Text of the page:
AJE Design Challenge: Ravens

Raven feather earringsThe fall art/component theme on Art Jewelry Elements is ravens, in mythology and in nature.

As the subject of many myths and legends, ravens are also a popular subject in the art of many cultures. They make great focal elements for jewelry designs as well.  I took this challenge as an opportunity to create a small collection of raven-themed jewelry featuring artisan components from several of my favorite artists. I threw in a few components of my own making as well.

Ravens are distributed across much of the northern hemisphere. This, and their characteristic behavior, is possibly why they feature in the myths of such a wide range of cultures. In mythology, ravens are generally either the familiars of gods and goddesses, or are deities themselves, depending on the culture from which the myth originated. In nature, they have a reputation for being intelligent, playful, social, and sometimes mischievous.

Raven Steals the Sun

In some myths, Raven is responsible for creating the world, or at least for bringing light to the sky by stealing the sun, moon, and stars. Raven’s feathers were initially white according to some of those legends. They either turned black from heat or smoke when he stole the sun, or they were turned black by another god as punishment for the theft of those shiny objects.  In nature, ravens have been known to collect shiny objects, which may have contributed to their association with stealing the things that sparkle and shine in the sky.

This necklace features a white raven ceramic pendant from BeadFreaky. The beaded copper chain includes artisan beads mixed with Czech glass.  The two creamy white etched spiral beads are lampwork by Genea Crivello. The ceramic moon face connector, by Lesley Watt, came with a march hare focal. I don’t think the little bunny will mind that I used it here. There’s also a copper sun bead and copper chain.

White Raven necklace

The artisan components in this necklace include a ceramic white raven focal by BeadFreaky, etched white lampwork spiral beads by Genea Crivello, and a ceramic moon face connector by Lesley Watt. The beaded link necklace also includes Czech glass beads, a copper sun bead, and copper chain.

The raven’s head focal on this next necklace is a ceramic pendant by Jenny Davies-Reazor. The ceramic moon connector and star charm dangles are by Lesley Watt. Once again, I stole these from some march hare focals.  And I’m still pretty sure the bunnies are okay with it. The neckline is beaded chain using Czech glass with Swarovski Elements crystal pearls on antiqued brass wire and chain.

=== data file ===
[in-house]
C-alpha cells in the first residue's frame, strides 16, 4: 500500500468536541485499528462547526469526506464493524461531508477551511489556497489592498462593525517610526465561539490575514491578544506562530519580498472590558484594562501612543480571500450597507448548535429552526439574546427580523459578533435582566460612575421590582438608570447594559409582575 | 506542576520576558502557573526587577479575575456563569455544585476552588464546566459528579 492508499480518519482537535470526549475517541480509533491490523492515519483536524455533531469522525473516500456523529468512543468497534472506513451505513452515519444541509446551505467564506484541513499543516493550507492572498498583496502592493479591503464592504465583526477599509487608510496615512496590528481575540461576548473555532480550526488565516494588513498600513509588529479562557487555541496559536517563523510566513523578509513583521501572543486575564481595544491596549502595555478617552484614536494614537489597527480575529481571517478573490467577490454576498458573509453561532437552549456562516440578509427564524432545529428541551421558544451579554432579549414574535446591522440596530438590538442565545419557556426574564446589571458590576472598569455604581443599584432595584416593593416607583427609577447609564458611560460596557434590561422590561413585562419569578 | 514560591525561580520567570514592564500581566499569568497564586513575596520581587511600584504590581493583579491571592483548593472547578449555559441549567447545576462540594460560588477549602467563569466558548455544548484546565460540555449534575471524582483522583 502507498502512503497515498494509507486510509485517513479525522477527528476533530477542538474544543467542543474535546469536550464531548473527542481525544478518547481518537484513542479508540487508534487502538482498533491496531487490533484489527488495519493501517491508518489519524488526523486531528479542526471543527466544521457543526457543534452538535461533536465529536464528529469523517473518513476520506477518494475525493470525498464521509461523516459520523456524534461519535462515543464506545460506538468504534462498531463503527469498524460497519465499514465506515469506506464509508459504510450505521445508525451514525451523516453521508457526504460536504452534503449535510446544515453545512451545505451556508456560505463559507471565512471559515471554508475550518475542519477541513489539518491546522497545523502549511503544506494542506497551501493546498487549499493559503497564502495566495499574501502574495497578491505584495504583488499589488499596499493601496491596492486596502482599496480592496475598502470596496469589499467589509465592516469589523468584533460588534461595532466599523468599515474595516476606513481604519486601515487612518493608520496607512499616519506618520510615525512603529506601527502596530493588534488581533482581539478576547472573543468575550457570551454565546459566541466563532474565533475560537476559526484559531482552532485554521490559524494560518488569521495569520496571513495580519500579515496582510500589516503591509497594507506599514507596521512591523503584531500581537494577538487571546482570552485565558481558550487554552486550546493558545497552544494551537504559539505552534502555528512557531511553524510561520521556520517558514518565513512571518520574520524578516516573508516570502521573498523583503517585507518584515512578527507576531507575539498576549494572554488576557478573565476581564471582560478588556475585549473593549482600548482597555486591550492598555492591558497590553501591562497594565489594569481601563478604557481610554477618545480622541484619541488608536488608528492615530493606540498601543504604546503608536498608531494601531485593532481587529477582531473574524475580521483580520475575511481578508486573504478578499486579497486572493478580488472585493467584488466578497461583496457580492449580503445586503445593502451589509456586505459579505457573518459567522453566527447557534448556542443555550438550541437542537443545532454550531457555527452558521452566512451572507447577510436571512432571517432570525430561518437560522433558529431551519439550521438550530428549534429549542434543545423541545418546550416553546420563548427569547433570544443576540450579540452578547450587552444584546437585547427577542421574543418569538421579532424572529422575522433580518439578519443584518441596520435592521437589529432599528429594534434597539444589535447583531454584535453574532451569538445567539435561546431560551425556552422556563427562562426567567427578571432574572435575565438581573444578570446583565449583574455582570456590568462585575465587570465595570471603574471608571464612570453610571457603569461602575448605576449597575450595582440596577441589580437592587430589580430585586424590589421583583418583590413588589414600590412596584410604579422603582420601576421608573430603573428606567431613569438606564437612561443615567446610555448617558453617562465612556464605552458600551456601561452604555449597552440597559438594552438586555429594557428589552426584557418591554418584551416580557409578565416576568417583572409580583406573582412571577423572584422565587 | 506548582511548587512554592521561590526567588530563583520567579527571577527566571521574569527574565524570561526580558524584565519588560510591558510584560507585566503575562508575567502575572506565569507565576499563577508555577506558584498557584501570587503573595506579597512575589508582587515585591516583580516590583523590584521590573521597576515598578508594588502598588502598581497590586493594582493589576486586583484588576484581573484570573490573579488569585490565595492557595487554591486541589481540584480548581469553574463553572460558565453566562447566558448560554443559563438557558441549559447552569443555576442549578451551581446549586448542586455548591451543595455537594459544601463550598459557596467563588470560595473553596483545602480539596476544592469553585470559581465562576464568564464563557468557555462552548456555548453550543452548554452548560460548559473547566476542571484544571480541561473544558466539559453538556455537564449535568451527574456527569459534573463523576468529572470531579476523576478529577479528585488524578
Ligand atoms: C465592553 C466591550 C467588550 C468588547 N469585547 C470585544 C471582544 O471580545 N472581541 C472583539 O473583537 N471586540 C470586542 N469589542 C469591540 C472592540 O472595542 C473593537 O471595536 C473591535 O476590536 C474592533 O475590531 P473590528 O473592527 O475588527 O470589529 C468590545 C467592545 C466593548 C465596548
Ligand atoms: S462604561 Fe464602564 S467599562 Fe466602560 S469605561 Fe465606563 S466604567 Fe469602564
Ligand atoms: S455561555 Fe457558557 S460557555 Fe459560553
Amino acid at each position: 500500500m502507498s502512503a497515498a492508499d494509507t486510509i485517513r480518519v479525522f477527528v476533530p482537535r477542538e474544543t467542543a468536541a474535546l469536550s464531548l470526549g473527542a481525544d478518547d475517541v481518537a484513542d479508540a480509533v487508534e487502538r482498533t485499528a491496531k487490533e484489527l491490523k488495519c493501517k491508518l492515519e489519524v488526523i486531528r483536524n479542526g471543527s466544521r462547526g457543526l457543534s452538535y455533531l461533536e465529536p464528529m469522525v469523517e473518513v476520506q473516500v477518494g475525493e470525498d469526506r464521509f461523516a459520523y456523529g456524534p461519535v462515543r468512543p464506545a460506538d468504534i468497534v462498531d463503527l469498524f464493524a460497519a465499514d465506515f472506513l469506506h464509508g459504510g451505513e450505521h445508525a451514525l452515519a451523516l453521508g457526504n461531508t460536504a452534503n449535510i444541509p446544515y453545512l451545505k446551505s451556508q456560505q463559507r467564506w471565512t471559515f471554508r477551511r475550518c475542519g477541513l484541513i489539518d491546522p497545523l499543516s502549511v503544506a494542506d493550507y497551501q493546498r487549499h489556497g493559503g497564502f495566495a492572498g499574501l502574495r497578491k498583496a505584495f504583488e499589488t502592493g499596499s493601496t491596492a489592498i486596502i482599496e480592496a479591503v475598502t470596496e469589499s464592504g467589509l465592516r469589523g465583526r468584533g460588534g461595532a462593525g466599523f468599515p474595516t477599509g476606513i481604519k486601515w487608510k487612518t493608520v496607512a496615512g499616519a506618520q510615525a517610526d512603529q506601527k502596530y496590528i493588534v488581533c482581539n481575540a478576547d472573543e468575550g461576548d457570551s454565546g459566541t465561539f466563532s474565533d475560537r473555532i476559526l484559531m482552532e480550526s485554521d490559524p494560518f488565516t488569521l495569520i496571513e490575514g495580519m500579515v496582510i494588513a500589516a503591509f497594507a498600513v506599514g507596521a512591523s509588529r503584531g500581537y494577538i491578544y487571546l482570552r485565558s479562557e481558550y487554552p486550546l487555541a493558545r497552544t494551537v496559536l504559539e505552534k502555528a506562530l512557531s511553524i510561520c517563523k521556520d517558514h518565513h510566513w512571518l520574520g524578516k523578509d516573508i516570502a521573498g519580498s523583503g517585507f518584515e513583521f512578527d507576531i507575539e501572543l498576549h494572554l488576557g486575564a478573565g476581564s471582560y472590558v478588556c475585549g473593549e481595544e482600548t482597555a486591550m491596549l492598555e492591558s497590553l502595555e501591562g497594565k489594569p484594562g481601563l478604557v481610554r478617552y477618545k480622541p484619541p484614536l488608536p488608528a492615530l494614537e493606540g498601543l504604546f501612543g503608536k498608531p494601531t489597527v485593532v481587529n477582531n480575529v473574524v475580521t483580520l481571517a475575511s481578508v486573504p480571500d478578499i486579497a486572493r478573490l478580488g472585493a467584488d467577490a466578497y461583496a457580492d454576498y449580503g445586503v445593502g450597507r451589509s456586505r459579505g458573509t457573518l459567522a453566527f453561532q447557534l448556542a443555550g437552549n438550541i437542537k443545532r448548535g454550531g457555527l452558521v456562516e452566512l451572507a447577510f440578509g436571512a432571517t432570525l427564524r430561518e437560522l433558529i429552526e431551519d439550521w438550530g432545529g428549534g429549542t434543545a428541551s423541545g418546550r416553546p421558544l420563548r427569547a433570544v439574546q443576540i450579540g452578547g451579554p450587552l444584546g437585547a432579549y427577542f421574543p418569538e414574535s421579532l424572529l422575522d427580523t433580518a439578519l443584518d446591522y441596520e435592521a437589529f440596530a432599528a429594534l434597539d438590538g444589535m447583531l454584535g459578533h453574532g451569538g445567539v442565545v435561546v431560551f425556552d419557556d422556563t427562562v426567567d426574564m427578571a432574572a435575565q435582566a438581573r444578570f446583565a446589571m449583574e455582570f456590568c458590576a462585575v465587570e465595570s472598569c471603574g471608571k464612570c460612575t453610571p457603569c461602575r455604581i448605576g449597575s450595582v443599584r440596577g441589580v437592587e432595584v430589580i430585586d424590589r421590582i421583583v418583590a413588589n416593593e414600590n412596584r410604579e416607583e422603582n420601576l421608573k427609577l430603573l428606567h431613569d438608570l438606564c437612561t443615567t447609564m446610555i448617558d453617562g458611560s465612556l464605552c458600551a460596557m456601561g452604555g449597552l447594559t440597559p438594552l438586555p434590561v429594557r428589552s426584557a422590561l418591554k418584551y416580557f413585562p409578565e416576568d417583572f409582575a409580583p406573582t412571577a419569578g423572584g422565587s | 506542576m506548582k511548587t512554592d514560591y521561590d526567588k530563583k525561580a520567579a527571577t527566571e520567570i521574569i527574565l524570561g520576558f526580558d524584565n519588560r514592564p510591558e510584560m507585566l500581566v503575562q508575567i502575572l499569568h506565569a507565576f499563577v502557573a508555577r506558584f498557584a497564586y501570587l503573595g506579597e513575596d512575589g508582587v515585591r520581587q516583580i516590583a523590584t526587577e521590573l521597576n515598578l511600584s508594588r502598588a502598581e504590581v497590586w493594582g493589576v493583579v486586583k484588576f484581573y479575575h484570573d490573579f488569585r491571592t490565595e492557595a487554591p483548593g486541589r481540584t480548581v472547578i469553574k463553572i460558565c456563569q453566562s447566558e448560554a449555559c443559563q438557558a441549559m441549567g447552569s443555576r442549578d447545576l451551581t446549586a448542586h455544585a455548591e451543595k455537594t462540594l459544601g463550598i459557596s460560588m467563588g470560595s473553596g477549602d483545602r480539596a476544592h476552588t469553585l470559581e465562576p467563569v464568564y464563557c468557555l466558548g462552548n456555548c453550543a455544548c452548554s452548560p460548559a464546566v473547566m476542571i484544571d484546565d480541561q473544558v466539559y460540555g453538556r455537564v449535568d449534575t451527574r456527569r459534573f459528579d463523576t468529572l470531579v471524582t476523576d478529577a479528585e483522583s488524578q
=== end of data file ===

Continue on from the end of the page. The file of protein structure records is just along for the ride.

Moon and Stars Raven Necklace

The artisan components in this necklace are a ceramic raven head pendant by Jenny Davies-Reazor, with ceramic moon connector and star dangles by Lesley Watt. The neckline is beaded chain with Czech glass and Swarovski Elements crystal pearls on antiqued brass chain.

Raven Foretells the Future

In some cultures, ravens are harbingers or messengers, or are associated with gods or goddesses of prophecy, thought, wisdom, or intuition. The association of ravens in mythology with matters of intellect and messages may be related to observations of their behavior, including their problem-solving skills and ability to mimic human speech and other sounds.

The focal on this necklace is a black ceramic pendant by BeadFreaky. It’s almost the photo-negative of the pendant in the first necklace. The neckline is beaded chain using antique-cut Czech glass beads with a metallic bronze finish wire-wrapped on antiqued brass wire.  The glass beads almost look like pyrite, which is also known as “fool’s gold.”  The back of the necklace is finished with Vintaj natural brass chain with a “wisdom” word charm on the end of the extender.

Black Raven pendant necklace

The artisan component in this necklace is the black raven ceramic focal by BeadFreaky. The neckline is beaded links using Czech glass beads with Vintaj brass chain. There’s a “wisdom” charm at the end of the chain extender.

Raven and the Goddess

In some Celtic myths, ravens are associated with goddesses of battle, war, and death. They are either familiars to the deities, or they are an alternate form in which the goddess appears.  The tendency of ravens to feed on carrion, and thus to be present on the field after a battle, may have contributed to their association with war and death.

The focal on this necklace is a ceramic pendant by Jenny Davies-Reazor. The triple moon symbol above the raven, which is a common symbol for the Goddess, inspired me to create a celtic-ish thing-a-ma-do from which to hang the pendant. I wanted to make a wire-work celtic knot, but that didn’t work out. (I’ll spare you gory photos of the mangled wire monstrosity.)   So I turned to polymer clay with the intent of creating something that resembled antiqued silver.

Celtic Raven necklace

The artisan components in this necklace are the blue ceramic pendant by Jenny Davies-Reazor, and the polymer clay whatchamacallit, made by me. The neckline is beaded chain links with sodalite on silver-plated chain.